Spanish Dragoon Regiments
The first dragoon regiment (Regimiento de Dragones del Rey) was created as early as 1674. From the beginning of the 18th century they had worn lemon yellow coats. In 1803 there were eight dragoon regiments, but the cavalry regulations that year disbanded all the dragoon regiments, converting six to light cavalry (Cazadores de Caballería) and the remaining two to Hussars. It was realised that the dragoons had an important role to play, and in 1805 the eight regiments were converted back to dragoons.
At the start of the Peninsular war, the following eight dragoon regiments existed...
The cavalry regulations of 1803 stated that from 30 January 1803, all cavalry regiments were to have the same organisation, consisting of a regimental staff and 5 squadrons each of two companies. The first four squadrons were field squadrons and carried standards, the 5th squadron was a to be a depot squadron and had no standard.
The regimental staff consisted of:
Each company consisted of:
The Carabineros were elite troopers selected in for "the best behavior, agility and ruggedness" mounted on the best horses often used as scouts or guides.
Men without horses would remain at the depot.
Thus a regiment at full establishment should have consisted of 674 men and 544 horses plus officers.
The eight regiments reverted from light cavalry and hussars to dragoons. Their organisation was not changed.
In May 1808 the Regiments had the following strengths...
The Almansa and Villaviciosa were almost at full strength with horses, this was done at the cost of some of the other regiments. Unfortunately these two regiment had to return to Spain from Denmark without their horses. They were landed in Galicia and then marched to Extremadura to obtain remounts.
On 7 July 1808 the Cáceres Dragoons were formed around a cadre from the Lusitania Dragoons with a strength of 528 troopers in 4 squadrons.
On 1 August 1808 the Castilla Dragoons were formed with a strength of 300 troopers in 2 squadrons. A year later they became part of the Borbón Heavy Cavalry Regiment.
On 15 September 1808 the Madrid Dragoons were formed with a strength of 948 troopers in 4 squadrons. A year later they became light cavalry: Cazadores de Madrid.
On 29 September 1808 the Granada Dragoons were formed around a cadre from the Numancia Dragoons with a strength of 600 troopers in 4 squadrons. They were disbanded on 7 September 1813, being transferred into the de la Reina and Sagunto dragoon regiments.
From 1 October 1808, all cavalry regiments were to have the same organisation, consisting of a regimental staff and 4 squadrons each of three companies.
The staff consisted of 12 officers and 6 men. Each company had 3 officers and 61 men but only 53 horses. Thus a full strength regiment could field at most 654 officers and men, although it is unlikely that the establishment was reached because of the trying times!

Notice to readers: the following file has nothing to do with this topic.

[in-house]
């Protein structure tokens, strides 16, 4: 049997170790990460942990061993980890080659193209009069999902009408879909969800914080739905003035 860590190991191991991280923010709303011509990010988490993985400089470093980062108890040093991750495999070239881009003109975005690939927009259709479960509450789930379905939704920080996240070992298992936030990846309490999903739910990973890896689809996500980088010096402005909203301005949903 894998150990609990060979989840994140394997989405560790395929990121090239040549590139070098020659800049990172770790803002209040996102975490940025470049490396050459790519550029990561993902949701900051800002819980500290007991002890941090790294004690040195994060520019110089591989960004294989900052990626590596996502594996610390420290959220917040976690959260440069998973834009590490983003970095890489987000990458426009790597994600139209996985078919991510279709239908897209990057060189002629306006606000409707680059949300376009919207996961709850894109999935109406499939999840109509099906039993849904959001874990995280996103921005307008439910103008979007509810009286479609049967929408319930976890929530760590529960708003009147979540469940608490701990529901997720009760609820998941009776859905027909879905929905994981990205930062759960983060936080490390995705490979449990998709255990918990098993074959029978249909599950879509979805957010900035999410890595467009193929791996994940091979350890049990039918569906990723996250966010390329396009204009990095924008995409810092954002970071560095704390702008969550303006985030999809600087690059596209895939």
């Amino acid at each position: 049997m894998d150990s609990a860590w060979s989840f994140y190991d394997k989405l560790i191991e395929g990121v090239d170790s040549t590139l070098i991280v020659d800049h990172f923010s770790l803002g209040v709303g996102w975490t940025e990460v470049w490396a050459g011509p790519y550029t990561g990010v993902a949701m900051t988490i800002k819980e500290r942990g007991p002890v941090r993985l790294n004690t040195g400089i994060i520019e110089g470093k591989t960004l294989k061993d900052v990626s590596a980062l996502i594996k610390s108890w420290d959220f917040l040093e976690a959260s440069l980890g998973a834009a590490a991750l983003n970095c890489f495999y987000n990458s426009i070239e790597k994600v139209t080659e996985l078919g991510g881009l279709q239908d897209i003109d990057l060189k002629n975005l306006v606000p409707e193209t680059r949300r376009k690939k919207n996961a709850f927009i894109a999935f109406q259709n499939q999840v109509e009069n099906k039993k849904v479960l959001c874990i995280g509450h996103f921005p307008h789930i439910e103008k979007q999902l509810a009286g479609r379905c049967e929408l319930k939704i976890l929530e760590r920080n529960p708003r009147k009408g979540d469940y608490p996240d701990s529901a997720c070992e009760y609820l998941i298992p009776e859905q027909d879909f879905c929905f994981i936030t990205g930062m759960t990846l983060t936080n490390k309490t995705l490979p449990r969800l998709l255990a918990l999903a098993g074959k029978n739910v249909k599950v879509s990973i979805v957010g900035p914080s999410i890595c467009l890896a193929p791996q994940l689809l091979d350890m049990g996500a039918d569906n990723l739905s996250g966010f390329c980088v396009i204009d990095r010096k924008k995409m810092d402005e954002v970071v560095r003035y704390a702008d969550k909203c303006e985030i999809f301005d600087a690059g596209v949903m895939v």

From 30 January 1809, each company was to consist of 81 men and 71 horses.
On 15 July 1809, all cavalry regiments were reduced to 3 squadrons.
On 6 July 1810 the Soria Dragoons were formed with a strength of 300 troopers in 3 squadrons. They were disbanded at the end of the war.
On 6 April 1811, the greatly weaken Spanish cavalry was reformed, it was planned to retain ten dragoon regiments:
It seems confusing to find Madrid still on the list of Dragoons, but it was removed later in the year and added to the Cazadores.
In addition there was one provincial squadron of dragoons: Soria.
Due to the shortage of horses, in each regiment two squadrons were to be mounted and one dismounted.
The uniforms of Romana's Corps were well documented by the Suhr brothers when they were in Hamburg in late 1807 before moving to Denmark in early 1808. The Almansa and Villaviciosa Regiments still wore the "old style" green light cavalry uniforms. They did not receive the new 1805 model lemon yellow uniforms until they returned to the Peninsular in 1808.
Start of the War
In 1805 lemon yellow uniforms with regimental distinctions were re-adopted.
The Dragoons wore a lemon yellow long-tailed coat with red turnbacks, white metal buttons and a crossed sword and quill embroidered on the collar. The collar, cuffs, cuff flaps and lapels were piped white.
The following regimental distinctions applied...
The waistcoat and breeches were lemon yellow. Footwear was ideally black long cavalry boots but was sometimes replaced with long black gaiters buttoning up the outside worn with shoes. The headgear was a black bicorne, edged white with the red Spanish cockade and red plume. They were issued with a lemon yellow cape, with a collar in facing colour. The saddlecloth was lemon yellow edged in white.
Dragoons were armed with a straight sword, two pistols and a musket. The musket was usually hung over the left shoulder by its sling although the regulation a traditional method for carrying a dragoon musket was secured barrel up by a strap on the right side of the pommel. Sergeants did not carry the musket.
Officers: They had the same style uniform as that of the troopers but of better quality. The coat was long tailed and had lace, buttons, badges and epaulettes in silver. The bicorne was edged with silver lace. Long black boots were worn. Their saddlecloth was lemon yellow edged in silver.